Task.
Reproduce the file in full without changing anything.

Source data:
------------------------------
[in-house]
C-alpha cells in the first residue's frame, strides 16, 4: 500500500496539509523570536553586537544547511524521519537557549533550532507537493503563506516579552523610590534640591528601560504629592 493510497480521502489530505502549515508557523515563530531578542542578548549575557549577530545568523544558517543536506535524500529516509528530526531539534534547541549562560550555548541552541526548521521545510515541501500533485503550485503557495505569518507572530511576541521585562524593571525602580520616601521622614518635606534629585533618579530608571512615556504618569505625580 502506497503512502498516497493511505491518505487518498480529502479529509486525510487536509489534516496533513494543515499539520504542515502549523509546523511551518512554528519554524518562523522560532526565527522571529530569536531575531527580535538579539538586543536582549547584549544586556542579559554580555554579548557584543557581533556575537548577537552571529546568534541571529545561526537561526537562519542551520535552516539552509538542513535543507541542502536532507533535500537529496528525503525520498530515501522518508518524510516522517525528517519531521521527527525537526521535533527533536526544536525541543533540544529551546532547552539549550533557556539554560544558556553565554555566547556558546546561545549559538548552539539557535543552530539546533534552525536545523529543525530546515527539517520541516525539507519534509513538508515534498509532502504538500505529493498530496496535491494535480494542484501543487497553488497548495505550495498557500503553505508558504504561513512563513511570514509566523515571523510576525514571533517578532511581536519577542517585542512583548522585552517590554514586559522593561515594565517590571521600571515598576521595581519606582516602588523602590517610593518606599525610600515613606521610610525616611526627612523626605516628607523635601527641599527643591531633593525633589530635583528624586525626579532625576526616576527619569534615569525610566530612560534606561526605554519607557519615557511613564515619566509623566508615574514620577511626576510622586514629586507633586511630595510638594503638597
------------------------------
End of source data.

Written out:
[in-house]
C-alpha cells in the first residue's frame, strides 16, 4: 500500500496539509523570536553586537544547511524521519537557549533550532507537493503563506516579552523610590534640591528601560504629592 493510497480521502489530505502549515508557523515563530531578542542578548549575557549577530545568523544558517543536506535524500529516509528530526531539534534547541549562560550555548541552541526548521521545510515541501500533485503550485503557495505569518507572530511576541521585562524593571525602580520616601521622614518635606534629585533618579530608571512615556504618569505625580 502506497503512502498516497493511505491518505487518498480529502479529509486525510487536509489534516496533513494543515499539520504542515502549523509546523511551518512554528519554524518562523522560532526565527522571529530569536531575531527580535538579539538586543536582549547584549544586556542579559554580555554579548557584543557581533556575537548577537552571529546568534541571529545561526537561526537562519542551520535552516539552509538542513535543507541542502536532507533535500537529496528525503525520498530515501522518508518524510516522517525528517519531521521527527525537526521535533527533536526544536525541543533540544529551546532547552539549550533557556539554560544558556553565554555566547556558546546561545549559538548552539539557535543552530539546533534552525536545523529543525530546515527539517520541516525539507519534509513538508515534498509532502504538500505529493498530496496535491494535480494542484501543487497553488497548495505550495498557500503553505508558504504561513512563513511570514509566523515571523510576525514571533517578532511581536519577542517585542512583548522585552517590554514586559522593561515594565517590571521600571515598576521595581519606582516602588523602590517610593518606599525610600515613606521610610525616611526627612523626605516628607523635601527641599527643591531633593525633589530635583528624586525626579532625576526616576527619569534615569525610566530612560534606561526605554519607557519615557511613564515619566509623566508615574514620577511626576510622586514629586507633586511630595510638594503638597